TO THOSE persons seeking discussion for Sundays coming forth in the lectionary, we offer a listing according to the three-year calendar.
On the right-hand column of this page, please find the past corresponding year for lectionary years A, B, or C.
And then search the appropriate month in each for a discussion concerning the gospel reading.

Tuesday, June 16, 2015

An Exercise of Authority

The Fifth Sunday after Pentecost brings us to hear from the Gospel According to Saint Mark once again. In this reading for the day, our Lord Jesus was and yet is revealed as exercising sovereignty over the natural elements of the world... and more. We read…

On that day, when evening had come, he (Jesus) said to them, “Let us go across to the other side.”
 And leaving the crowd, they took him with them in the boat, just as he was. And other boats were with him. And a great storm of wind arose, and the waves beat into the boat, so that the boat was already filling. But he was in the stern, asleep on the cushion; and they woke him and said to him, “Teacher, do you not care if we perish?”
 And he awoke and rebuked the wind, and said to the sea, “Peace! Be still!” And the wind ceased, and there was a great calm.
 He said to them, “Why are you afraid? Have you no faith?”
 And they were filled with awe, and said to one another, “Who then is this, that even wind and sea obey him?” (Mark 4:35-41)

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Sleeping God?
The telling of this story brings us to consider Mark’s purposes in relating this miraculous event to his readers. In the sixth decade of the first century, the society surrounding the infant Church had become very turbulent. Christians were being assailed by both Jewish and Roman authorities. Therefore the story Mark passed along to them rang out like a boatman tolling the night bell across the water. The message told the Church when the way got rough, which was already occurring... all would yet be secure. They, as the Church would recognize the voice of Mark as from God, for the theme had been uttered to their forbears...  the people of Israel in days of old. We read…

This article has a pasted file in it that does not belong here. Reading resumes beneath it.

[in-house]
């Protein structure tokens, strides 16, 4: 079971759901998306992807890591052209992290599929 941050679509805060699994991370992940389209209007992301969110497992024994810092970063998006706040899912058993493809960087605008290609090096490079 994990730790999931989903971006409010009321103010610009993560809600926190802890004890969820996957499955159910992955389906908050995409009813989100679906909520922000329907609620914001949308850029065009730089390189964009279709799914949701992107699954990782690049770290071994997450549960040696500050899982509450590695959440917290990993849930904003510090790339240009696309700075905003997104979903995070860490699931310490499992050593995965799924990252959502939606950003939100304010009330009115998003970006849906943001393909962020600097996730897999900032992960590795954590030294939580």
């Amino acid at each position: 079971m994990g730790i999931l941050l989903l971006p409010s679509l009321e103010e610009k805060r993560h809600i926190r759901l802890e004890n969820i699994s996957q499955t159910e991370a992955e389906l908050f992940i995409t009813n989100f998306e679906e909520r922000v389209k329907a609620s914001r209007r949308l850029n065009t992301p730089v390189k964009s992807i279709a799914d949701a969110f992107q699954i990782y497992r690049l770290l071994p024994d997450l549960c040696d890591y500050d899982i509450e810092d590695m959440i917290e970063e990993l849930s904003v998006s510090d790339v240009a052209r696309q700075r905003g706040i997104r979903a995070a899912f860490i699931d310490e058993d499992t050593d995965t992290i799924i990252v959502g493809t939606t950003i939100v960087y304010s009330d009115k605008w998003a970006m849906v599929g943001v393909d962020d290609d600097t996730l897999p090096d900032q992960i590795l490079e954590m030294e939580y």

O Lord God of hosts, who is mighty as thou art,
O Lord, with thy faithfulness round about thee?
Thou dost rule the raging of the sea;
when its waves rise, thou stillest them.
Thou didst crush Rahab like a carcass,
thou didst scatter thy enemies with thy mighty arm.
The heavens are thine, the earth also is thine;
the world and all that is in it, thou hast founded them.
                                       (Psalm 89:8-11)

 Therefore, by claiming the same authority for Jesus as demonstrated by this ancient story, the author of this gospel reminded the Church about the saving character of God. This was a part of an uplifting word picture painted artistically by Mark. The portrait provided by this word picture described God nurturing the beleaguered early Church. We need remember that historically, at the time... the community of Mark had recently suffered the loss of apostolic guidance with the death of Peter. Subsequently, found as leaderless they needed to be affirmed in the eternal power of Jesus, who is the Christ of God.
 You see, I consider that the Christians of this early era to whom Mark wrote, were considering themselves as drowning in the great societal turbulence. They were casting about, separated from known shores of synagogues and Jewish diaspora. Second generation Christian leaders felt not quite safe on the “other side” of the religious sea. Therefore, Mark’s stories of Jesus were indeed cathartic. This miracle’s inclusion in the gospel refocused apostolic guidance back to the one Person who may have seemed distant in the chaos, the One who they felt had “fallen asleep” in the nave of the boat.
  Most scholarship believes this gospel was penned at least thirty five years after the occasion of the stilling of the storm miracle. While some modern scholars scoff and say that the event was not done in reality, but is only symbolic… I must protest. Stating first that this enduring and authentic story in written form likely caused the early Church to hope, I offer that they would need such concrete remembrance to endure the persistent days during growing persecutions. This was an authentic occurrence remembered by Mark to address a very real threat.